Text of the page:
Matinee is the afternoon blend in the range. Its tasting notes indicate a mix of spice and sweet citrus acidity with hints of mild berry. This has smooth mouth feel and a light body and has been designed as a perk-me-up brew.
Sundowner is the evening offering of the range; and has been crafted as a blend to be enjoyed with company. It has clean notes with hints of sweet milk chocolate, rich mouth feel, which creates the ideal, mild better, aftertaste to act as precursor to dinner.
Afterhours is a night blend which has been carefully curated to soothe and help one wind down. It is a mellow and flavourful cup which has hints of spice and pleasant citrus to create a smooth body. As with the other three blends are 100% Arabica, Afterhours is blended using Arabica Plantation AA beans.

New Blends by Classic Coffees (2)

Did someone say (Go) Cheese?

Cheese is comfort food for me – there may not be much else in my refrigerator at times, but cheese will have its place. That, and some bread are enough to make a meal of. I remember as a kid, when we had family coming from the UK, US, or even the Middle East, cheese would be on the list of requests – blue cheese, goat cheese, sharp cheddar, a rich brie. La vache qui rit and Kraft tins (anyone recall those?) in fact are part of some of my earliest memories. And there was always Amul on hand, locally. But let’s face it, the very reason we asked for cheese from foreign shores was that the choice here in India was quite limited. Later, living in the US, I could enjoy even gourmet cheese without breaking the bank, and did so quite regularly!
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Now of course, there is every manner of cheese and brand available here in India, but still, most come at a rather steep price. But in the last couple of years, the market has seen local brands bringing more variety, and at an affordable price. Go Cheese has been one I keep going back to, for their slices and the wedges. Thus, when an invite came to a Go Cheese tasting event at The Biere Club, in association with Femina Magazine, where the brand’s spokesman, celebrity Chef Ranveer Brar would be leading the way, I accepted even though it was just a day after I was back in town, after two weeks away. And am I glad I did! I learned more about the brand, its parent brand Parag Milk Foods, different ways I could incorporate cheese into dishes and how to create interesting flavor combinations, and came away with a goodie bag that introduced me to some new Go Cheese flavors (kacha aam, peri-peri and more), and has me well stocked with a food I consider a staple!
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The evening began with a short set by stand-up comedian and a founding member of East India Comedy, Sahil Shah. I am always leery of stand-up acts because many a time they either cross the line from funny to offensive, can be overly sexual, or well, just aren’t that funny. Mr. Shah was, much to my delight, on point, hilarious, and sharp witted – nimble both with his jokes and with finding that balance between funny and outrageous. It was a fun and funny start to our evening.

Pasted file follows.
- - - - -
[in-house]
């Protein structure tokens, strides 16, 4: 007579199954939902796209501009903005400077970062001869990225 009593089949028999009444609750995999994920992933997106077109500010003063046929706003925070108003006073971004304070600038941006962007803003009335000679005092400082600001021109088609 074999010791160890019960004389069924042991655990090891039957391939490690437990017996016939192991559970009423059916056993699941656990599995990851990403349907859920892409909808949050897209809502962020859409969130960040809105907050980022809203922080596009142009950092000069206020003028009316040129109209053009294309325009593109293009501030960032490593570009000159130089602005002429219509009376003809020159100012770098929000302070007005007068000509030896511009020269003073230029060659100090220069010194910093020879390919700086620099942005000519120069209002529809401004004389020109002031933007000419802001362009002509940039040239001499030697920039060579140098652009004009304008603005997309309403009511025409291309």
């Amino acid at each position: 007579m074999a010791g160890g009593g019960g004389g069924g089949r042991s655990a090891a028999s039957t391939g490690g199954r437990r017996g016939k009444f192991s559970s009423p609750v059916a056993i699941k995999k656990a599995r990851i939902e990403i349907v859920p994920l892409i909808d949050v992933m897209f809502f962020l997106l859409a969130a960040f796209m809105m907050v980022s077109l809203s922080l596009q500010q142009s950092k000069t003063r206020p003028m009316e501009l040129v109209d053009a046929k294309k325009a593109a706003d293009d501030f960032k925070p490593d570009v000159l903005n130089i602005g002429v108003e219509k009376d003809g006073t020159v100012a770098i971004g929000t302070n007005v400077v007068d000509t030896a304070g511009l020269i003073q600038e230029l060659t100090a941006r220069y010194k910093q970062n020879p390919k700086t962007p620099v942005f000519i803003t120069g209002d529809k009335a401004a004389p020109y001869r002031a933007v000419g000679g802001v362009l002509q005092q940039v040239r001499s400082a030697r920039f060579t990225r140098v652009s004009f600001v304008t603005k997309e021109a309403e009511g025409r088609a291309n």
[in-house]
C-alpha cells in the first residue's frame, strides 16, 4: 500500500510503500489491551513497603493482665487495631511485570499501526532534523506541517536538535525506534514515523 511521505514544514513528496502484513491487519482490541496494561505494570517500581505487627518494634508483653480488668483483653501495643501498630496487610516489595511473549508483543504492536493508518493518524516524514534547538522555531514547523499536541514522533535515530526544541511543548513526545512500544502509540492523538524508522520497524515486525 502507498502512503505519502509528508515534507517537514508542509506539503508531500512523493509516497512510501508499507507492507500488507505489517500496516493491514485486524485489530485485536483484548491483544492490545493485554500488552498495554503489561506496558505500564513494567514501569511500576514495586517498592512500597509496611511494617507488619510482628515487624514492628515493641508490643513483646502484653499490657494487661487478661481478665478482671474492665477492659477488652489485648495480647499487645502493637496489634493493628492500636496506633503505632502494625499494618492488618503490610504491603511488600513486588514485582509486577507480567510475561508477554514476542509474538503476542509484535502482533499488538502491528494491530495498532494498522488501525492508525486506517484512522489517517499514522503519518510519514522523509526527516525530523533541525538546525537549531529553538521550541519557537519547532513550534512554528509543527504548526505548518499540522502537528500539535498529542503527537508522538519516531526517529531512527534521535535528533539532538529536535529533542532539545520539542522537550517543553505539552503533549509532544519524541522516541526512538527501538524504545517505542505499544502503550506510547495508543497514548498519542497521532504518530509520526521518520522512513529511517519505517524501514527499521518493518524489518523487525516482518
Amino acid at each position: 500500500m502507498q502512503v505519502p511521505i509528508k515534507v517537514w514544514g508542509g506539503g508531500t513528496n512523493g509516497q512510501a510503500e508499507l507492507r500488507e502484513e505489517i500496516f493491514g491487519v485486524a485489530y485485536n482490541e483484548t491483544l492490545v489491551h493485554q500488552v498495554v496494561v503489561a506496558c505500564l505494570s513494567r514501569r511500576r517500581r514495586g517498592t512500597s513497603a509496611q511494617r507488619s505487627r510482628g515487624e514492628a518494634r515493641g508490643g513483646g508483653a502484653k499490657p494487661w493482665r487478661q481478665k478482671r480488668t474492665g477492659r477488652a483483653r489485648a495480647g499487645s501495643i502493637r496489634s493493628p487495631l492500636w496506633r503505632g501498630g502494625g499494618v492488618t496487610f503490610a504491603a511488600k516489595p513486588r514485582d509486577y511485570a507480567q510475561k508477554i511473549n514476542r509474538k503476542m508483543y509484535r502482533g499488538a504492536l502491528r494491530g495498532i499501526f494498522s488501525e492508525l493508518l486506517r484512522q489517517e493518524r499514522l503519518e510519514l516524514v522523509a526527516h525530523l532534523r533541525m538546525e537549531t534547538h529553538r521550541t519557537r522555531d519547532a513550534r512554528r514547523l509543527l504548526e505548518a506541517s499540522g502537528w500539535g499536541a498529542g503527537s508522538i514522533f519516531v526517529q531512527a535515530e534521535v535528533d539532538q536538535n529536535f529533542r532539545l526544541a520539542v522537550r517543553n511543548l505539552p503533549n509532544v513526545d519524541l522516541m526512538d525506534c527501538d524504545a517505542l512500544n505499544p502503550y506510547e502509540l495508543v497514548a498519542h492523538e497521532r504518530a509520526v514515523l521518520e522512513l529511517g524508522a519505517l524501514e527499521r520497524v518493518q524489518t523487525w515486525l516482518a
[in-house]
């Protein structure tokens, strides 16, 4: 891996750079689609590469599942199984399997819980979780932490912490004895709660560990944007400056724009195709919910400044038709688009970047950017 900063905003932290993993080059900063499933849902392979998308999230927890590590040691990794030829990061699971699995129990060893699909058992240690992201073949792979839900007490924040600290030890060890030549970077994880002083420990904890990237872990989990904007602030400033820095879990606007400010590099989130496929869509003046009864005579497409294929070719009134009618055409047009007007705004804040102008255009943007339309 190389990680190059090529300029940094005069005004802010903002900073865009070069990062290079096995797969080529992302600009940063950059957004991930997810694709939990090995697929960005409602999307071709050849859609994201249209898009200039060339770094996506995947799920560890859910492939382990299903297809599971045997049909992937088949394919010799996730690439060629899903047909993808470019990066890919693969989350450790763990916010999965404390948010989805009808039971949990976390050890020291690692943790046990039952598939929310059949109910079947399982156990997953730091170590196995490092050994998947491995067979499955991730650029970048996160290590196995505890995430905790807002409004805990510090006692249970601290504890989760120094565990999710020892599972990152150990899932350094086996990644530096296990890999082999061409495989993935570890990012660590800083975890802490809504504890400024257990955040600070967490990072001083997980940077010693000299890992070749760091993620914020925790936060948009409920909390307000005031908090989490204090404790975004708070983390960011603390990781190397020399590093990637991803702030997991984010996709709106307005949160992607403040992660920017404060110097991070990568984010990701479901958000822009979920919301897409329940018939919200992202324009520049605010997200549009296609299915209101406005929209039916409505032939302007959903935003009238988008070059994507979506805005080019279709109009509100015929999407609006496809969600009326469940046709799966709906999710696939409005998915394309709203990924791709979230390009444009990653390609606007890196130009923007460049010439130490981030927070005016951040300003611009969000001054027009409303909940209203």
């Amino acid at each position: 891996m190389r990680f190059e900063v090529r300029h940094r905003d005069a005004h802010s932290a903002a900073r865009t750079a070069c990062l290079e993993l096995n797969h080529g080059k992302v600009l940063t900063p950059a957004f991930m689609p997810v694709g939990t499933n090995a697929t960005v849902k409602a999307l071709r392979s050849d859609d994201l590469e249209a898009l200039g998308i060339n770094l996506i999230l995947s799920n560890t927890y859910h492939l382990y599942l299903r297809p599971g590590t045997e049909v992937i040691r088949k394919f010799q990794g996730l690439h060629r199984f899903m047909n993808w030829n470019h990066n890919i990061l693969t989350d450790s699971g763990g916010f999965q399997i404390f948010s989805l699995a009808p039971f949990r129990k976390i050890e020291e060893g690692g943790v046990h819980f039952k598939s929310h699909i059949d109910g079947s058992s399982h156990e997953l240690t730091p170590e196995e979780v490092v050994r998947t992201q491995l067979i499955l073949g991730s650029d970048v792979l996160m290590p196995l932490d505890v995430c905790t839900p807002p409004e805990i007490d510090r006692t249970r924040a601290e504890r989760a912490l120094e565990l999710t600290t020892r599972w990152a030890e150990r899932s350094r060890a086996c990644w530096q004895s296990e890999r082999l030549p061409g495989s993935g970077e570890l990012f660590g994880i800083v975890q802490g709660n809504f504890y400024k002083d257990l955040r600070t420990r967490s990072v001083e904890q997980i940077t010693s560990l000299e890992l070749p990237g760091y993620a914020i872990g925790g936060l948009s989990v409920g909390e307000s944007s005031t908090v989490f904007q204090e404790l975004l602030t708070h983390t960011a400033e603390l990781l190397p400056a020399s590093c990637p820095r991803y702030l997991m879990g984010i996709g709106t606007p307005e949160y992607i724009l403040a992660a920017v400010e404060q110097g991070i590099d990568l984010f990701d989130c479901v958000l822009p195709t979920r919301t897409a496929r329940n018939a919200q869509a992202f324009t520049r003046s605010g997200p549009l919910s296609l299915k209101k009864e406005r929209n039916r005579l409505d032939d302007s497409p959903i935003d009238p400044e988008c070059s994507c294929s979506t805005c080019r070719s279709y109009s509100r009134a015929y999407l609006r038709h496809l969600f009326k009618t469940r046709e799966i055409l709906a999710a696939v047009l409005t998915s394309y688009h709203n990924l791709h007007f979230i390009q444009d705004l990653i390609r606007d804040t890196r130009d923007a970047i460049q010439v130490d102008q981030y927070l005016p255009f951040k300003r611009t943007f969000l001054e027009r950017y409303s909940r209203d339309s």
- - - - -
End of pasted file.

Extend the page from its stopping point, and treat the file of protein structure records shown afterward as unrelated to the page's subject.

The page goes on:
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Mr. Mahesh Israni, Chief Marketing Officer of Parag Milk Foods (Go, Gowardhan, Topp Up, Pride of Cows), was next on stage to talk to us about the brand’s various offerings, their processes, and enlighten us as to the cheese scene in India. Did you know that Gujarat consumes the most cheese in the country, with Bangalore coming in 3rd and Delhi 4th? The company has more than cheese to offer, btw, under it’s different lines – there’s also milk (regular and flavored), ghee, curd, buttermilk, butter, and paneer. They are geared up for even more growth than the current 35%, equipped with a plant that has the capacity to churn out 1600 varieties of cheese products! One very interesting factoid we learned was about the Pride of Cows (currently in Maharashtra only) brand under Parag Milk Foods, which offers premium, organic milk that is never touched by human hands across the entire cycle, from cow to packaging to sale!
And now, it was time for the main man himself, Chef Ranveer Brar. Rather than making it a formal talk, he chatted with the audience from the stage, and gave us a quick rundown of facts on cheese, and then half a dozen cheese pairing and sides (sauces, fruits, etc.) options. His suggestions incorporated both Indian spices and elements, and Western condiments. As he talked, we were served a three-cheese platter with Gouda, Colby, and Cheddar (not sharp), alongside crackers, fresh figs and grapes, a sauce, and of course – wine. Both red and white were on offer, from KRSMA Estates, a Karnataka brand. I decided to have a little of each, and tried the cheeses with them, to see how the more acidic white and the drier red would play with the flavors on my palate.
The high point of the evening, food wise, was the platter of hors d’oeuvres made with Go Cheese, that appeared at the tables next. Cheesy Pepper Agrodolce Calzone, Beetroot Carpaccio with herb Almette and mini greens, Cheddar and Monterey Jack flour nacho with avocado salsa, Mustard, Tomato and Olive bruschetta, and a wedge of crumb fried cheese accompanied by Chilli Grape chutney – all delicious and showcasing the cheese beautifully. The carpaccio and the bruschetta were my favorites – the former for the mouthfeel and the herb Almette cheese, and the latter for the sharp mustard tang that lingered. We ended with two desserts, made with cheese – Saffron Cream Syllabub with fresh fruits and Biscotti Crumbles and Almette Cheese Topped Humming Bird Cake with Edible Flowers – both were a tad too Indian to find favor with me, but were liked by others at the table.
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I came away feeling good about supporting locally made cheese and not needing to buy imported to get my cheese fix. I now have some varieties of spicy cheese to add to my next grilled cheese sandwich, or top my pasta with. And the next time friends gather for a drink or even just tea, I will have a trick or two up my sleeve, thanks to Chef Ranveer’s tips. All in all, an informative and delicious two hours!